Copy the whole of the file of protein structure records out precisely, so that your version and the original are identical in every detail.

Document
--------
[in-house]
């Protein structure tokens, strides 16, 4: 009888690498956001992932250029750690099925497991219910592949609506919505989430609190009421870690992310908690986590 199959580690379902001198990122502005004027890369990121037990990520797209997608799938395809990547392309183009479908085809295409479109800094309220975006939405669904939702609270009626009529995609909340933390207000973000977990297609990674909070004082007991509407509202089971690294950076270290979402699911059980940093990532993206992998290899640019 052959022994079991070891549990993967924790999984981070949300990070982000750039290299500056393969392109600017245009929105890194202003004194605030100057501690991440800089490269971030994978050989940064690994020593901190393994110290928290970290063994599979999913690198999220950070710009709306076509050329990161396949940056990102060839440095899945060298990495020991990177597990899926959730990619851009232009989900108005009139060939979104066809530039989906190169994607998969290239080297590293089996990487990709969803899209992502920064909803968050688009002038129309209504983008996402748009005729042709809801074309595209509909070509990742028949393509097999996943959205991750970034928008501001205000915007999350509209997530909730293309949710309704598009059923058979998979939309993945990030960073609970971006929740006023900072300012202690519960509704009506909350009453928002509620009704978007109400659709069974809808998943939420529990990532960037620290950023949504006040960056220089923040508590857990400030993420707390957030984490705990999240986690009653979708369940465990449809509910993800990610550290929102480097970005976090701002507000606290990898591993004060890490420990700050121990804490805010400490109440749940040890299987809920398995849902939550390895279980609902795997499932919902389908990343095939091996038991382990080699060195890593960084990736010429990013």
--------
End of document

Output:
[in-house]
């Protein structure tokens, strides 16, 4: 009888690498956001992932250029750690099925497991219910592949609506919505989430609190009421870690992310908690986590 199959580690379902001198990122502005004027890369990121037990990520797209997608799938395809990547392309183009479908085809295409479109800094309220975006939405669904939702609270009626009529995609909340933390207000973000977990297609990674909070004082007991509407509202089971690294950076270290979402699911059980940093990532993206992998290899640019 052959022994079991070891549990993967924790999984981070949300990070982000750039290299500056393969392109600017245009929105890194202003004194605030100057501690991440800089490269971030994978050989940064690994020593901190393994110290928290970290063994599979999913690198999220950070710009709306076509050329990161396949940056990102060839440095899945060298990495020991990177597990899926959730990619851009232009989900108005009139060939979104066809530039989906190169994607998969290239080297590293089996990487990709969803899209992502920064909803968050688009002038129309209504983008996402748009005729042709809801074309595209509909070509990742028949393509097999996943959205991750970034928008501001205000915007999350509209997530909730293309949710309704598009059923058979998979939309993945990030960073609970971006929740006023900072300012202690519960509704009506909350009453928002509620009704978007109400659709069974809808998943939420529990990532960037620290950023949504006040960056220089923040508590857990400030993420707390957030984490705990999240986690009653979708369940465990449809509910993800990610550290929102480097970005976090701002507000606290990898591993004060890490420990700050121990804490805010400490109440749940040890299987809920398995849902939550390895279980609902795997499932919902389908990343095939091996038991382990080699060195890593960084990736010429990013």